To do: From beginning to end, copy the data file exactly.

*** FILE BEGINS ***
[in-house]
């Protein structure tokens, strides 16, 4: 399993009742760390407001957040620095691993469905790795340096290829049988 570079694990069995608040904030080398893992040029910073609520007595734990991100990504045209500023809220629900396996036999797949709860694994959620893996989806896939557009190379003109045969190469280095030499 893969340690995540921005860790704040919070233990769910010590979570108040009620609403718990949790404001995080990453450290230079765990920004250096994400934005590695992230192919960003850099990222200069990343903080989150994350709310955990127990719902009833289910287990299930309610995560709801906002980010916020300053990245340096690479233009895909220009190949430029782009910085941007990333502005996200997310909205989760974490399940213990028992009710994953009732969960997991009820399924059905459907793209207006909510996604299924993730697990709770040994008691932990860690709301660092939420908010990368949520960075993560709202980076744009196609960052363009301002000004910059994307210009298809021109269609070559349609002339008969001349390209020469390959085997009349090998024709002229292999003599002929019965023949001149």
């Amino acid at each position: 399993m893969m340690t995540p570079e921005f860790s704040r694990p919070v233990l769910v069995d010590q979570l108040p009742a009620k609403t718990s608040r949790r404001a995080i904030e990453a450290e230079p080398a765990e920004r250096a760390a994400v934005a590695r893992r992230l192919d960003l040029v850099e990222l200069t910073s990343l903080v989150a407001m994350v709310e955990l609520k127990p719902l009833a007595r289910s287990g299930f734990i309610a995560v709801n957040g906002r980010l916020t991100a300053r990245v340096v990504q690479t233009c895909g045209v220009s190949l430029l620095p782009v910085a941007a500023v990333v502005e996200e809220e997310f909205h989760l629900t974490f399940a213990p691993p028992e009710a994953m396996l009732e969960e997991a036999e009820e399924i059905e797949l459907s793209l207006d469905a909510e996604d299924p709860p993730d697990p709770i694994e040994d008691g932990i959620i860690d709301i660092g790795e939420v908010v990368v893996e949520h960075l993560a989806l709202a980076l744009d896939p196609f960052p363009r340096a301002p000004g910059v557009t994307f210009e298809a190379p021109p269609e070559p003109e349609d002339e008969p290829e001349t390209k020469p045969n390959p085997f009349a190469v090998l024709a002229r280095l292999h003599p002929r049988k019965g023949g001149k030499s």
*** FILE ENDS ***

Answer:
[in-house]
């Protein structure tokens, strides 16, 4: 399993009742760390407001957040620095691993469905790795340096290829049988 570079694990069995608040904030080398893992040029910073609520007595734990991100990504045209500023809220629900396996036999797949709860694994959620893996989806896939557009190379003109045969190469280095030499 893969340690995540921005860790704040919070233990769910010590979570108040009620609403718990949790404001995080990453450290230079765990920004250096994400934005590695992230192919960003850099990222200069990343903080989150994350709310955990127990719902009833289910287990299930309610995560709801906002980010916020300053990245340096690479233009895909220009190949430029782009910085941007990333502005996200997310909205989760974490399940213990028992009710994953009732969960997991009820399924059905459907793209207006909510996604299924993730697990709770040994008691932990860690709301660092939420908010990368949520960075993560709202980076744009196609960052363009301002000004910059994307210009298809021109269609070559349609002339008969001349390209020469390959085997009349090998024709002229292999003599002929019965023949001149």
């Amino acid at each position: 399993m893969m340690t995540p570079e921005f860790s704040r694990p919070v233990l769910v069995d010590q979570l108040p009742a009620k609403t718990s608040r949790r404001a995080i904030e990453a450290e230079p080398a765990e920004r250096a760390a994400v934005a590695r893992r992230l192919d960003l040029v850099e990222l200069t910073s990343l903080v989150a407001m994350v709310e955990l609520k127990p719902l009833a007595r289910s287990g299930f734990i309610a995560v709801n957040g906002r980010l916020t991100a300053r990245v340096v990504q690479t233009c895909g045209v220009s190949l430029l620095p782009v910085a941007a500023v990333v502005e996200e809220e997310f909205h989760l629900t974490f399940a213990p691993p028992e009710a994953m396996l009732e969960e997991a036999e009820e399924i059905e797949l459907s793209l207006d469905a909510e996604d299924p709860p993730d697990p709770i694994e040994d008691g932990i959620i860690d709301i660092g790795e939420v908010v990368v893996e949520h960075l993560a989806l709202a980076l744009d896939p196609f960052p363009r340096a301002p000004g910059v557009t994307f210009e298809a190379p021109p269609e070559p003109e349609d002339e008969p290829e001349t390209k020469p045969n390959p085997f009349a190469v090998l024709a002229r280095l292999h003599p002929r049988k019965g023949g001149k030499s």